World Alzheimer’s Day – from timebomb to tsunami (PLoS an update on patient information and placebos)

Expect lots of news pieces this week about Alzheimer’s disease ahead of World Alzheimer’s Day (WAD) which takes place on Friday 21st September.  This is one of the better ones I have seen, from the Observer yesterday.  Interesting how the language has changed although the message has not – what was once called a timebomb is now a tsunami.

In the UK, this year’s event has more urgency than hitherto thanks to the Prime Minister’s Dementia Challenge.  And the day actually marks the beginning of a sustained period of activity including a 3-month Government sponsored awareness campaign.

It must be about twenty years ago since the first World Alzheimer’s Day and we should not forget that the disease is a global issue.  If you want more facts and information about this then go to the website of Alzheimer’s Disease International who, it must be said, established World Alzheimer’s Day in the first place.  They also do one of the best international conferences going.

Recalling that very first World Alzheimer’s Day, I believe we tried to get off the ground an idea which essentially involved passing a petition around the world in 24 hours to be rather ceremoniously signed by all the world leaders.  It just shows you the optimism of that time that the stumbling block was not our belief that we could get people to sign it, but that we couldn’t trust fax technology! Who knows what you could do now that we have social media at our disposal – perhaps we are about to find out?

But some of the best awareness campaigns and efforts will undoubtedly occur locally.  One of my favourites from my time visiting Alzheimer’s Society branches all those years ago was the gentleman, a carer, who had plastered his car with Society logos and slogans as well as painting his car a ‘house’ yellow.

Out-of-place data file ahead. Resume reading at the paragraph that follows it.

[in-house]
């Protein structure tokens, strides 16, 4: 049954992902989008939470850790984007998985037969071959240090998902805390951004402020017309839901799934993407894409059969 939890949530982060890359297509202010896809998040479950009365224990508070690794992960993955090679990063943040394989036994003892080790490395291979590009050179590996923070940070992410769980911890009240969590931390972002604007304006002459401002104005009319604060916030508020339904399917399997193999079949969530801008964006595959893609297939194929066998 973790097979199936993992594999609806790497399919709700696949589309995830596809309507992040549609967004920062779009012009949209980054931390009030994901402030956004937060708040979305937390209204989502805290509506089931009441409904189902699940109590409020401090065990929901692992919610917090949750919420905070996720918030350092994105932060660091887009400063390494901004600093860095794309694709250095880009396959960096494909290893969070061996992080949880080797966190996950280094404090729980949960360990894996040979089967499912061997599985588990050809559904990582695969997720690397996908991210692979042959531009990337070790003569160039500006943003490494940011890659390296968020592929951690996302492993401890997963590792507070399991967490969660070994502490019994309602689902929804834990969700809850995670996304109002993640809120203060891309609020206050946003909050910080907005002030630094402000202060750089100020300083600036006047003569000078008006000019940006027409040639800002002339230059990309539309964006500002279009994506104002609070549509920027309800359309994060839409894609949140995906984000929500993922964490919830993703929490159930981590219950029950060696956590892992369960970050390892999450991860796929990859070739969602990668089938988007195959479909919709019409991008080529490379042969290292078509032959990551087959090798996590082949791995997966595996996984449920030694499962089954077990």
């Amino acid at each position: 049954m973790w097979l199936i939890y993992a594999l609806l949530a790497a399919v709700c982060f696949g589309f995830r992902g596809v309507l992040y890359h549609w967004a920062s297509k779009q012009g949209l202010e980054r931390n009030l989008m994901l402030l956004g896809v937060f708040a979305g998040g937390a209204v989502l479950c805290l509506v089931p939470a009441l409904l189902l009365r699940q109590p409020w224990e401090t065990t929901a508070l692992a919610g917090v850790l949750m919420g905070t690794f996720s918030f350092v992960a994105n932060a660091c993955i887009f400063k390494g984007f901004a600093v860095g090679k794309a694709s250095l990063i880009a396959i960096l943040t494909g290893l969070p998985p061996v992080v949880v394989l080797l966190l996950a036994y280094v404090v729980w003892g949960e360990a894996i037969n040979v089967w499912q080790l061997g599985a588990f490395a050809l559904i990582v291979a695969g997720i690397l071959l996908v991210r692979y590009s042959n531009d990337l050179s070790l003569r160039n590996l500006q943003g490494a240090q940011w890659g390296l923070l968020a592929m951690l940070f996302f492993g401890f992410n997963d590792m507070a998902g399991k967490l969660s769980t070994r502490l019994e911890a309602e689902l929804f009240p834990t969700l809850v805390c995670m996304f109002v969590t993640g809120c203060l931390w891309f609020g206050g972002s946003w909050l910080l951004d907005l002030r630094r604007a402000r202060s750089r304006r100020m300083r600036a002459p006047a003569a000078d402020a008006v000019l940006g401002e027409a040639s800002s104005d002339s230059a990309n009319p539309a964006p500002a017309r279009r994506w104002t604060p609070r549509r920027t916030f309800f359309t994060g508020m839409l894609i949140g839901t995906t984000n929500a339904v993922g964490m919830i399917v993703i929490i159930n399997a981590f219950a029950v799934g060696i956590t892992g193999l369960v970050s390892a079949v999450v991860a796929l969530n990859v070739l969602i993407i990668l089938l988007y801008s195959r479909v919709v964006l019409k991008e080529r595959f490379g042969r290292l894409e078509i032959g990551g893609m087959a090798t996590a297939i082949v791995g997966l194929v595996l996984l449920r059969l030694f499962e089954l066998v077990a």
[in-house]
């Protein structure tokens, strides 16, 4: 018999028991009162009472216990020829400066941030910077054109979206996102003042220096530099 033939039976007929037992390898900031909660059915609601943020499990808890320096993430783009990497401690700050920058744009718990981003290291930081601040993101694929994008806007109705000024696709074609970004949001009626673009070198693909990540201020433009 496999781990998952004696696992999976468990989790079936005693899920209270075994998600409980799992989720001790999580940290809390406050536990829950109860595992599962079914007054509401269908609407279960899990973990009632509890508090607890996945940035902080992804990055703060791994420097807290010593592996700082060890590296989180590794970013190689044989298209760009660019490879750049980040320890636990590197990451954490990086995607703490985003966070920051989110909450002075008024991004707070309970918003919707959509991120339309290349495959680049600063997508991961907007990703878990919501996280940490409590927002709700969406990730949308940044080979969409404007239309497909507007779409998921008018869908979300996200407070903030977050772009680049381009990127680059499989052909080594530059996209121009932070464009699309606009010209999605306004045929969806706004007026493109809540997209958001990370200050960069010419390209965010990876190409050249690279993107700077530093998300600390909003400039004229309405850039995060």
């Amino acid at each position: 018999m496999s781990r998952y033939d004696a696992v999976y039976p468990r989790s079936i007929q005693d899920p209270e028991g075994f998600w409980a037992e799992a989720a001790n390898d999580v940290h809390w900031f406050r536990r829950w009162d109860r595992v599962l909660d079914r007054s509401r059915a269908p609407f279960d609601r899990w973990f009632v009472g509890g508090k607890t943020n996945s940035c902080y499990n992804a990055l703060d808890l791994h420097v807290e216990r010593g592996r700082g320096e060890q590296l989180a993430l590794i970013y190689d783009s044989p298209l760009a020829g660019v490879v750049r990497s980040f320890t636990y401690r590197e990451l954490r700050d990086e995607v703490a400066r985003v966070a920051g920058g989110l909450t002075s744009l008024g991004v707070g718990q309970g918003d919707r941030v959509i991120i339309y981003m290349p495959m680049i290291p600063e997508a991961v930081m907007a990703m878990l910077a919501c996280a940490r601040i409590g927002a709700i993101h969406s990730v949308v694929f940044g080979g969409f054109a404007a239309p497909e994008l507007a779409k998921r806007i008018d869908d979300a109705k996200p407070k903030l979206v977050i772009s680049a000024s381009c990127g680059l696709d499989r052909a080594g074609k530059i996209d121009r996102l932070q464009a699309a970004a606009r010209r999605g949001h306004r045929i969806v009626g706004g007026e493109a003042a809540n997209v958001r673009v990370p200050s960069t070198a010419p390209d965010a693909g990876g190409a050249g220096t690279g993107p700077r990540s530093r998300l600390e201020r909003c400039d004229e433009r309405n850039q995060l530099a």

I seem to be involved in a variety of stuff around the dementia challenge at the moment and very exciting it is too. These projects include a national register for people with dementia and their carers to put forward their names to take part in clinical trials.  Hopefully I’ll be able to update people via the blog in due course.

Finally, a quick update on a previous blog I did about a PLoS one paper which highlighted the fact that people are not given good quality information about placebos when signing up to a trial.  Well, I’ve been contacted by the researchers today to say there is now going to be a follow-up piece of work to develop and pilot better patient information.  You can see their comment at the end of the original blog here.  Excellent.

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